Making relevancy relevant

Clearly with the world awash in information, relevancy continues to grow in importance. Because otherwise we’re just drowning in one another’s crap 🙂

As I see it, Google were the masters of relevancy and approached the concept from an engineering mindset. They are all about the science of relevance. The reverse engineering of our behaviour, the interpretation of and cross-matching within massive datasets, other clever shit I don’t or won’t ever understand.

Then my co-owner Jenni did this wonderful talk for a while to our clients about The Shift from Relevance to Resonance which celebrated the possibility that Twitter, who made noises back then about putting Resonance at the heart of their advertising platform (and therefore, right in the core of their DNA).

For Jenni the rise of Resonance was the possibility of a re-emergence of storytelling and humanity and goodness and stuff.

Resonance as an idea is not so much predictive and based on computation, but dynamic and based on human behaviour right there and then – if lots of people were retweeting a tweet, for example, it was a sign of resonance (I simplify, probably, but hopefully you get the idea if you didn’t already!).

But for me the problem isn’t solved yet. At all.

In Facebook I get tired of only seeing the same old (lovely, friendly, trusted) faces – it concerns the greedy infovore in me that I might be missing looser ties and edgier less-obvious connections to interesting information or opportunities. I feel stuck in self-reinforcing feedback loop thing that sees me happily stuck in a tiny sub-set of a much bigger network.

In Twitter I get concerned that my attention gravitates towards those who happen to be around at the same time, or who tweet more frequently – something my trip to SF really showed up (Twitter was super-quiet out there – my network of people in non-GMT time zones is somewhat lacking!).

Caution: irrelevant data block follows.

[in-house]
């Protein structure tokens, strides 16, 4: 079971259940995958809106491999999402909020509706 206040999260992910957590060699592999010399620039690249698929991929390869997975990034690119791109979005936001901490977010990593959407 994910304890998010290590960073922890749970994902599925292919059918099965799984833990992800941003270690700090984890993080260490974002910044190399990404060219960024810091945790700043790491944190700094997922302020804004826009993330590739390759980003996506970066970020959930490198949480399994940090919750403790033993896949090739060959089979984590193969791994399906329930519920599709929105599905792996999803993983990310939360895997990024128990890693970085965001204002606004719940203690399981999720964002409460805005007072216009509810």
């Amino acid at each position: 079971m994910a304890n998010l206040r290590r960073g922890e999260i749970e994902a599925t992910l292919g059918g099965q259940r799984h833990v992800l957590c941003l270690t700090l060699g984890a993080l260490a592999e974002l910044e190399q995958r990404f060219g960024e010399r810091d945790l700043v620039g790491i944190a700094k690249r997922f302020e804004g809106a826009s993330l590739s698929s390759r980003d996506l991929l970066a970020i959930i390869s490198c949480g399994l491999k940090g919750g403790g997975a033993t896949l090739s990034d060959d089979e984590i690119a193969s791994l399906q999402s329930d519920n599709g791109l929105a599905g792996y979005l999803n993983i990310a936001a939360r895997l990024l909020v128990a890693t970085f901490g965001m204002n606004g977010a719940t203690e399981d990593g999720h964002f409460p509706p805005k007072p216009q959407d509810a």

In my opinion there’s a filtering problem here that still remains a huge, untapped opportunity.

With that thought in mind I tweeted this morning:

How long before Twitter or a 3rd party create an Edgerank overlay for Twitter to filter in and out ‘relevant’ tweets?

(To understand what Edgerank is, read this).

I got two interesting replies.

From my colleague Caz Yetman:

isn’t relevancy like beauty? – In the ‘eye of the beholder’ (Fuck yes! And how on earth can that be algorithmized?!)

From Duncan Birch:

interesting point but how would the relevancy be measured? via RT’s , interactions, clicks? (Yes, that’s right – the same jaded old basket of characteristics from which ‘relevance’ seems so often to be currently derived.).

I’d also watched this great TED talk by Eli Pariser on ‘Beward online filter bubbles’ yesterday, and I totally agree that we’ve got to be careful what filtering is happening that we don’t know about and cannot influence.

Finally it’s worth mentioning Google’s Priority Inbox, which I know some people are really rating, where the filtering mixes both the engineered and the human ‘training’. But it didn’t work for me – maybe I didn’t trust enough, lean in enough – I just couldn’t trust it to capture the diversity and unpredictability of what is important for me.

So I’m interested to see what emerges in this space.

What filtering patterns or tools will emerge, and – to Pariser’s points – who will they really work for? How will algorithms mix today’s relevance with serendipity, wildcards, opportunities from the edges of our interests and networks?

The challenge is capturing that sense of the bold curator, sommelier, stylist or other handpicker and recommender – and one that doesn’t just follow the path but knows when to chuck in the random play, the radical alternative. Then I’ll rest easy.

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